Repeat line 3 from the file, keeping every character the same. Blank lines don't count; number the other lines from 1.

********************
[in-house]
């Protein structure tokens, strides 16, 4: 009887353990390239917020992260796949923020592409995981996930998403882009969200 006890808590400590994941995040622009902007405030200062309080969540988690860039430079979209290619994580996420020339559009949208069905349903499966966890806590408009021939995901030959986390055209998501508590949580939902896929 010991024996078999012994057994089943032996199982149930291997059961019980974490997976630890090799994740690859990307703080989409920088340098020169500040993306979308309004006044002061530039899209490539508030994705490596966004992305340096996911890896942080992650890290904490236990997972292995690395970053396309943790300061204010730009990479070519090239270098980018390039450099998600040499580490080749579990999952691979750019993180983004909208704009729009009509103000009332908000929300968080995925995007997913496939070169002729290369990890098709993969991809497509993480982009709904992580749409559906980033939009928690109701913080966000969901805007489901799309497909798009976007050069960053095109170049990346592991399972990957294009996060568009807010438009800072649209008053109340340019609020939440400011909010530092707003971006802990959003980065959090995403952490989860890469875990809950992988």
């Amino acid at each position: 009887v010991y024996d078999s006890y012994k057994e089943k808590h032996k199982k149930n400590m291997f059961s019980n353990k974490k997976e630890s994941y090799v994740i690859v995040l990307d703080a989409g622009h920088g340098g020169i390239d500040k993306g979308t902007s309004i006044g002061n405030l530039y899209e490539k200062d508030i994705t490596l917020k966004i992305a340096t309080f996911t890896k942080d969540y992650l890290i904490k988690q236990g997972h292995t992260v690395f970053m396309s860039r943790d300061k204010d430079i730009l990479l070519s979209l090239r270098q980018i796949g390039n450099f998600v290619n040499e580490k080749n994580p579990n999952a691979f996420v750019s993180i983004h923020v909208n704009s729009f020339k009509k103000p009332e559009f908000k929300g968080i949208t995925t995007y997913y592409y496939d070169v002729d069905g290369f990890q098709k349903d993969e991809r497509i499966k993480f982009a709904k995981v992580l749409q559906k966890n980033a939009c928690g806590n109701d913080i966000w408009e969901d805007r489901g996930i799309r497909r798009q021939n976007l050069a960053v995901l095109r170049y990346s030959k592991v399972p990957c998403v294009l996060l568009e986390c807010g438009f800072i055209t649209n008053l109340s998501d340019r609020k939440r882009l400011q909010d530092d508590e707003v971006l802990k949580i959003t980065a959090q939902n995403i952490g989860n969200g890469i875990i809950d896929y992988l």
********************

């Amino acid at each position: 009887v010991y024996d078999s006890y012994k057994e089943k808590h032996k199982k149930n400590m291997f059961s019980n353990k974490k997976e630890s994941y090799v994740i690859v995040l990307d703080a989409g622009h920088g340098g020169i390239d500040k993306g979308t902007s309004i006044g002061n405030l530039y899209e490539k200062d508030i994705t490596l917020k966004i992305a340096t309080f996911t890896k942080d969540y992650l890290i904490k988690q236990g997972h292995t992260v690395f970053m396309s860039r943790d300061k204010d430079i730009l990479l070519s979209l090239r270098q980018i796949g390039n450099f998600v290619n040499e580490k080749n994580p579990n999952a691979f996420v750019s993180i983004h923020v909208n704009s729009f020339k009509k103000p009332e559009f908000k929300g968080i949208t995925t995007y997913y592409y496939d070169v002729d069905g290369f990890q098709k349903d993969e991809r497509i499966k993480f982009a709904k995981v992580l749409q559906k966890n980033a939009c928690g806590n109701d913080i966000w408009e969901d805007r489901g996930i799309r497909r798009q021939n976007l050069a960053v995901l095109r170049y990346s030959k592991v399972p990957c998403v294009l996060l568009e986390c807010g438009f800072i055209t649209n008053l109340s998501d340019r609020k939440r882009l400011q909010d530092d508590e707003v971006l802990k949580i959003t980065a959090q939902n995403i952490g989860n969200g890469i875990i809950d896929y992988l």